Must a count of venial sins be included in confession?

[This got long…bear with me.]

Our pastor has insisted from the pulpit that people not confess general faults but always give specific instances of all sins.

I have no problem with respect to mortal sins. I know when I’ve committed a serious sin–my conscience won’t let me forget. Describing and enumerating such sins is not a problem.

But venial sins are much harder to remember and count. I often only have a vague idea that what I’m doing is a venial sin, until I consider it later. Example: I have a list of errands to do—say, things to do to maintain our property, some grocery shopping, balancing the checkbook, etc. I have a duty to do my share of the work for the household. Instead though, I spend more time watching football, playing on the computer, reading the newspaper. There’s some laziness involved. Eventually everything gets done; it may be put off, but it gets done in the next few days. I’m a “last minute” kind of guy…stuff gets done but I tend to wait until it has to get done.

See the problem? Do I count the number of times I played solitaire instead of “getting to it?” How many stories I read in the paper as I stalled? How many football games I may have watched as I surfed the TV? Or just that I stalled a lot one Saturday. Or am I being a scrupe to be getting down into such minutiae?

Here’s a complicating factor as well: I’m bi-polar and while my meds keep it under control there are still behaviors that can be traced back to the condition–a short fuse at times; sleeplessness; low-grade depression that makes it difficult to get started, a tendency toward compulsive actions. Some confessors understand the issue; some don’t and seem to see it as excuse-making…which it is to a certain extent (but how much?). A sin is a sin whatever the circumstances, although the circumstances (bi-polar) may render a sin less serious than it would have been with full intent aforethought.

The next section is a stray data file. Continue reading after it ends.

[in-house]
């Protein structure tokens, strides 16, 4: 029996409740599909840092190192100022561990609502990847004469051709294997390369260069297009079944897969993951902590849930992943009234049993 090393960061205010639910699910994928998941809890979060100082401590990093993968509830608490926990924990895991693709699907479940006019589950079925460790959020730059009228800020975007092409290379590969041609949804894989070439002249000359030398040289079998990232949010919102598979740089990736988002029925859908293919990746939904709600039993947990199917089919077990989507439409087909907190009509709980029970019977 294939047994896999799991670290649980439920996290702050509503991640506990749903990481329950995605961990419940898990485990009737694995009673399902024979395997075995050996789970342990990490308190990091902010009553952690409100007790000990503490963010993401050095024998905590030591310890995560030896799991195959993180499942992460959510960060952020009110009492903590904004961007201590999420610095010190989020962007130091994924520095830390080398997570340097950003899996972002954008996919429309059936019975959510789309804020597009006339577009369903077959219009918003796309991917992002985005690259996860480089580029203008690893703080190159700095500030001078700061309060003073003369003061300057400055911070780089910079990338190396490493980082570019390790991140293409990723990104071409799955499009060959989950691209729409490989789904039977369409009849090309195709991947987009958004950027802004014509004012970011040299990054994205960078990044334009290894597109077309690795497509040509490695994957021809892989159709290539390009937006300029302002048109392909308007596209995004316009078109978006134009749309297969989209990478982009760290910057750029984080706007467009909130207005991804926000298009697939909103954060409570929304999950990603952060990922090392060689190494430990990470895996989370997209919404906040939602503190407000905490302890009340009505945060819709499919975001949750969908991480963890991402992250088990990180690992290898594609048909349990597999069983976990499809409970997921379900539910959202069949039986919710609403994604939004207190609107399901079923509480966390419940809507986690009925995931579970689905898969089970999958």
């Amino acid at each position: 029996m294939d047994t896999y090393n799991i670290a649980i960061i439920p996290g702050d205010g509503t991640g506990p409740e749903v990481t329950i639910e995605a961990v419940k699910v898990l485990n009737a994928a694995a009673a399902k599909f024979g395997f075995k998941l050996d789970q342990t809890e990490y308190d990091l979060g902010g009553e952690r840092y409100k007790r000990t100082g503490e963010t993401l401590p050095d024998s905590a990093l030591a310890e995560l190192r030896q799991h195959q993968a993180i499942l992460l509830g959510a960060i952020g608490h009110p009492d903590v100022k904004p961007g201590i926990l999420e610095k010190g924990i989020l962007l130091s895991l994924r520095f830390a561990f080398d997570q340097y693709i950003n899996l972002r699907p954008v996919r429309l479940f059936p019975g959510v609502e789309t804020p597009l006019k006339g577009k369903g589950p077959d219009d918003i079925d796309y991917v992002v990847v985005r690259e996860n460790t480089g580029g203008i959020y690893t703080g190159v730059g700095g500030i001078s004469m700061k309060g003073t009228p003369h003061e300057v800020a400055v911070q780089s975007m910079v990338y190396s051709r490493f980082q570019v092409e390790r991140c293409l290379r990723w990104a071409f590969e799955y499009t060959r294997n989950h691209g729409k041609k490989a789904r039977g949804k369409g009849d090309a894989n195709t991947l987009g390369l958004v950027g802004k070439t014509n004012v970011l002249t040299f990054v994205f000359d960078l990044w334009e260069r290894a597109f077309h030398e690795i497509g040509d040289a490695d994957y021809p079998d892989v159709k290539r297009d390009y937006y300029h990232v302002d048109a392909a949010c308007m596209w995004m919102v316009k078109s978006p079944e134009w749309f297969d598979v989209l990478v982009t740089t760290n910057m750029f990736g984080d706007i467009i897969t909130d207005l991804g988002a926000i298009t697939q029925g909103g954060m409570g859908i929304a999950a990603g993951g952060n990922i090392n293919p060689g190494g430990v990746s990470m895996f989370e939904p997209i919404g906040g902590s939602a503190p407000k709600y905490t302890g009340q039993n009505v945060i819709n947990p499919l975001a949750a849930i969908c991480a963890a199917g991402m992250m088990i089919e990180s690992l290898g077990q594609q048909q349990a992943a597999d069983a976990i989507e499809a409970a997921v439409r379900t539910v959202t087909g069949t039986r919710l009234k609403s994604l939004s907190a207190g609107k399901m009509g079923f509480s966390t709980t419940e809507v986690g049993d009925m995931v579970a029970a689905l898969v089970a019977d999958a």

What I have done in the past is described my laziness as best I could in confession, but the counting part as our very young pastor–who is a very bright and delightful man–insists must be done is a daunting order.

To boot, I’m almost 70. Remembering, never mind counting, all these kinds of sins is not something I can do any more. I do know what kinds of sins I commit; after this much time I know my faults and have a pretty good sense of the types of sins I struggle with day to day. But after a month passes to say I was lazy on 3 days vs. 10 days vs. every single day and how many times each day is simply not possible. How should I confess these sins honestly?

This must be a problem for a lot of people–I can’t imagine it isn’t an issue since our pastor has found it necessary to preach on it more than once from the pulpit. He recommended a daily examination of conscience–which I try to do. But remembering the product of my examinations is still an issue. And journaling has never been something I was good at–especially at the end of the day…and who wants to leave a dairy of one’s sins lying around the house?

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Recommended Reading:

Why is it important that I confess the number of times I have committed a sin?
How specific should I be during confession?

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